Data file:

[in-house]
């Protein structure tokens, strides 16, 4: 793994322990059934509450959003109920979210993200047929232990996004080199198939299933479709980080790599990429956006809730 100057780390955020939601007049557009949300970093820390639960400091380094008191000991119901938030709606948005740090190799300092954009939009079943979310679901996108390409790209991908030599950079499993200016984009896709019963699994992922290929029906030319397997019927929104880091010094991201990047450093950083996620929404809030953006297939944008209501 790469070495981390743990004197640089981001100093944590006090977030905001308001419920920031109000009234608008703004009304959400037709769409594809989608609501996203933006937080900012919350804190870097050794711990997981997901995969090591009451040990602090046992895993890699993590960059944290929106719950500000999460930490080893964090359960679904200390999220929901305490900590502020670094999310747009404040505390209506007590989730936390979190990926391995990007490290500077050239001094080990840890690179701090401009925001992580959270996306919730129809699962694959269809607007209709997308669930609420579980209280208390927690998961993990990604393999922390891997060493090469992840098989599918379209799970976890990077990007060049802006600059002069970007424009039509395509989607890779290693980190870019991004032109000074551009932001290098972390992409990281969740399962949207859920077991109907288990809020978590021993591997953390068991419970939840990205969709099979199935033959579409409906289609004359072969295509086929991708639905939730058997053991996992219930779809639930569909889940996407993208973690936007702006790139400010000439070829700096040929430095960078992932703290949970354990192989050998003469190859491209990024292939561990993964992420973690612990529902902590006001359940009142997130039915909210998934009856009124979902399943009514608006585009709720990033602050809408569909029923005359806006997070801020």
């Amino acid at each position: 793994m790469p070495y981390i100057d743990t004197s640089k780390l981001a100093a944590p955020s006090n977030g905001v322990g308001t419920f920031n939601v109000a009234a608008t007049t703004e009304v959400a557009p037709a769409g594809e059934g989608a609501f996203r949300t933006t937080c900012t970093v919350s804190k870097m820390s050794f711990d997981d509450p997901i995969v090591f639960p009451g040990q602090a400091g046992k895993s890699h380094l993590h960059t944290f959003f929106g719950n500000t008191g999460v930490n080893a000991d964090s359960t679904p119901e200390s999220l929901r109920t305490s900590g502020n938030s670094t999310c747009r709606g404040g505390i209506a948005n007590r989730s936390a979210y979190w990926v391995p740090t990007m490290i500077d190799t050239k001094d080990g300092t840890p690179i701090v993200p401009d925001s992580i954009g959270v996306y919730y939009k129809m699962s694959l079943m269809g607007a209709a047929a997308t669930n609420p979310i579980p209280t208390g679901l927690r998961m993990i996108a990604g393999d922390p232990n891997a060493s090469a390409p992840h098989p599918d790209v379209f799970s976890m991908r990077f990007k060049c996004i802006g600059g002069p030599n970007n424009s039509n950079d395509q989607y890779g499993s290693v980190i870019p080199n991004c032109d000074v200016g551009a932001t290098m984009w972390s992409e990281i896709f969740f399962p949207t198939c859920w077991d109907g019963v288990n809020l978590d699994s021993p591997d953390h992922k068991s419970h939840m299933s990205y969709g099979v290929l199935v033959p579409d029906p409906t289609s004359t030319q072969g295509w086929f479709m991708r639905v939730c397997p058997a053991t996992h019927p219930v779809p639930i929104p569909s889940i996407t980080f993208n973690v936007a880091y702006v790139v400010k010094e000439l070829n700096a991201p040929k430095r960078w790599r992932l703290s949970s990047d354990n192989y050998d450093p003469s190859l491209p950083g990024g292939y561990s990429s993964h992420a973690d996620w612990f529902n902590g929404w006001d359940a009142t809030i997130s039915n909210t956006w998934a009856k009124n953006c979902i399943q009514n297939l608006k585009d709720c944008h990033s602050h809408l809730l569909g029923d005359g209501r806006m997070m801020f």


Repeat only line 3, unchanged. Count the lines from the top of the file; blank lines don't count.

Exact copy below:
């Amino acid at each position: 793994m790469p070495y981390i100057d743990t004197s640089k780390l981001a100093a944590p955020s006090n977030g905001v322990g308001t419920f920031n939601v109000a009234a608008t007049t703004e009304v959400a557009p037709a769409g594809e059934g989608a609501f996203r949300t933006t937080c900012t970093v919350s804190k870097m820390s050794f711990d997981d509450p997901i995969v090591f639960p009451g040990q602090a400091g046992k895993s890699h380094l993590h960059t944290f959003f929106g719950n500000t008191g999460v930490n080893a000991d964090s359960t679904p119901e200390s999220l929901r109920t305490s900590g502020n938030s670094t999310c747009r709606g404040g505390i209506a948005n007590r989730s936390a979210y979190w990926v391995p740090t990007m490290i500077d190799t050239k001094d080990g300092t840890p690179i701090v993200p401009d925001s992580i954009g959270v996306y919730y939009k129809m699962s694959l079943m269809g607007a209709a047929a997308t669930n609420p979310i579980p209280t208390g679901l927690r998961m993990i996108a990604g393999d922390p232990n891997a060493s090469a390409p992840h098989p599918d790209v379209f799970s976890m991908r990077f990007k060049c996004i802006g600059g002069p030599n970007n424009s039509n950079d395509q989607y890779g499993s290693v980190i870019p080199n991004c032109d000074v200016g551009a932001t290098m984009w972390s992409e990281i896709f969740f399962p949207t198939c859920w077991d109907g019963v288990n809020l978590d699994s021993p591997d953390h992922k068991s419970h939840m299933s990205y969709g099979v290929l199935v033959p579409d029906p409906t289609s004359t030319q072969g295509w086929f479709m991708r639905v939730c397997p058997a053991t996992h019927p219930v779809p639930i929104p569909s889940i996407t980080f993208n973690v936007a880091y702006v790139v400010k010094e000439l070829n700096a991201p040929k430095r960078w790599r992932l703290s949970s990047d354990n192989y050998d450093p003469s190859l491209p950083g990024g292939y561990s990429s993964h992420a973690d996620w612990f529902n902590g929404w006001d359940a009142t809030i997130s039915n909210t956006w998934a009856k009124n953006c979902i399943q009514n297939l608006k585009d709720c944008h990033s602050h809408l809730l569909g029923d005359g209501r806006m997070m801020f």